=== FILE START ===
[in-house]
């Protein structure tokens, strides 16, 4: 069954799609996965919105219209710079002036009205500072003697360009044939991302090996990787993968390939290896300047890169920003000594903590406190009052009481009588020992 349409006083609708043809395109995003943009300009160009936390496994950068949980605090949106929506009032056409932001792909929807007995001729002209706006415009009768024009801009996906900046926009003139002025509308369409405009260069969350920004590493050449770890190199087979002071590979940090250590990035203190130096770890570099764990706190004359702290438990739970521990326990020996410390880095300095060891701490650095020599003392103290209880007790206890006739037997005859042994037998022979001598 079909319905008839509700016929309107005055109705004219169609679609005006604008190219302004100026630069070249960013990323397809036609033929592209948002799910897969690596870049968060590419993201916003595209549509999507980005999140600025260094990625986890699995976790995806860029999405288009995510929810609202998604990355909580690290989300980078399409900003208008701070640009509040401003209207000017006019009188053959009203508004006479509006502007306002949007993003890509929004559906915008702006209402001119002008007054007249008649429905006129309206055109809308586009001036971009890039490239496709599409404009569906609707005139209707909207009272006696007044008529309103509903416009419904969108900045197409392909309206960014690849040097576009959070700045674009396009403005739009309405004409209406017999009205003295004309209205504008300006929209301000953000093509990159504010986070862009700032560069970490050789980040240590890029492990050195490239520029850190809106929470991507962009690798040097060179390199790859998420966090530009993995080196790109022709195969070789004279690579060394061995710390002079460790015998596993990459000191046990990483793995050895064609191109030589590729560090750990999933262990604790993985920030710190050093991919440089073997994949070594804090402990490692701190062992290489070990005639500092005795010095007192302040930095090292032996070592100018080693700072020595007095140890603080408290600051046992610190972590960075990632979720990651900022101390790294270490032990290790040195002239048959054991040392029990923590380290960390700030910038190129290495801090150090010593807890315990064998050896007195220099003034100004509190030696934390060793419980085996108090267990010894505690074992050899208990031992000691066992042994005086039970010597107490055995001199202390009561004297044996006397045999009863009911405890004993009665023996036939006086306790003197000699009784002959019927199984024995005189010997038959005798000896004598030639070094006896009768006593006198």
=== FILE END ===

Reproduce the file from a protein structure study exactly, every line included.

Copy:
[in-house]
């Protein structure tokens, strides 16, 4: 069954799609996965919105219209710079002036009205500072003697360009044939991302090996990787993968390939290896300047890169920003000594903590406190009052009481009588020992 349409006083609708043809395109995003943009300009160009936390496994950068949980605090949106929506009032056409932001792909929807007995001729002209706006415009009768024009801009996906900046926009003139002025509308369409405009260069969350920004590493050449770890190199087979002071590979940090250590990035203190130096770890570099764990706190004359702290438990739970521990326990020996410390880095300095060891701490650095020599003392103290209880007790206890006739037997005859042994037998022979001598 079909319905008839509700016929309107005055109705004219169609679609005006604008190219302004100026630069070249960013990323397809036609033929592209948002799910897969690596870049968060590419993201916003595209549509999507980005999140600025260094990625986890699995976790995806860029999405288009995510929810609202998604990355909580690290989300980078399409900003208008701070640009509040401003209207000017006019009188053959009203508004006479509006502007306002949007993003890509929004559906915008702006209402001119002008007054007249008649429905006129309206055109809308586009001036971009890039490239496709599409404009569906609707005139209707909207009272006696007044008529309103509903416009419904969108900045197409392909309206960014690849040097576009959070700045674009396009403005739009309405004409209406017999009205003295004309209205504008300006929209301000953000093509990159504010986070862009700032560069970490050789980040240590890029492990050195490239520029850190809106929470991507962009690798040097060179390199790859998420966090530009993995080196790109022709195969070789004279690579060394061995710390002079460790015998596993990459000191046990990483793995050895064609191109030589590729560090750990999933262990604790993985920030710190050093991919440089073997994949070594804090402990490692701190062992290489070990005639500092005795010095007192302040930095090292032996070592100018080693700072020595007095140890603080408290600051046992610190972590960075990632979720990651900022101390790294270490032990290790040195002239048959054991040392029990923590380290960390700030910038190129290495801090150090010593807890315990064998050896007195220099003034100004509190030696934390060793419980085996108090267990010894505690074992050899208990031992000691066992042994005086039970010597107490055995001199202390009561004297044996006397045999009863009911405890004993009665023996036939006086306790003197000699009784002959019927199984024995005189010997038959005798000896004598030639070094006896009768006593006198």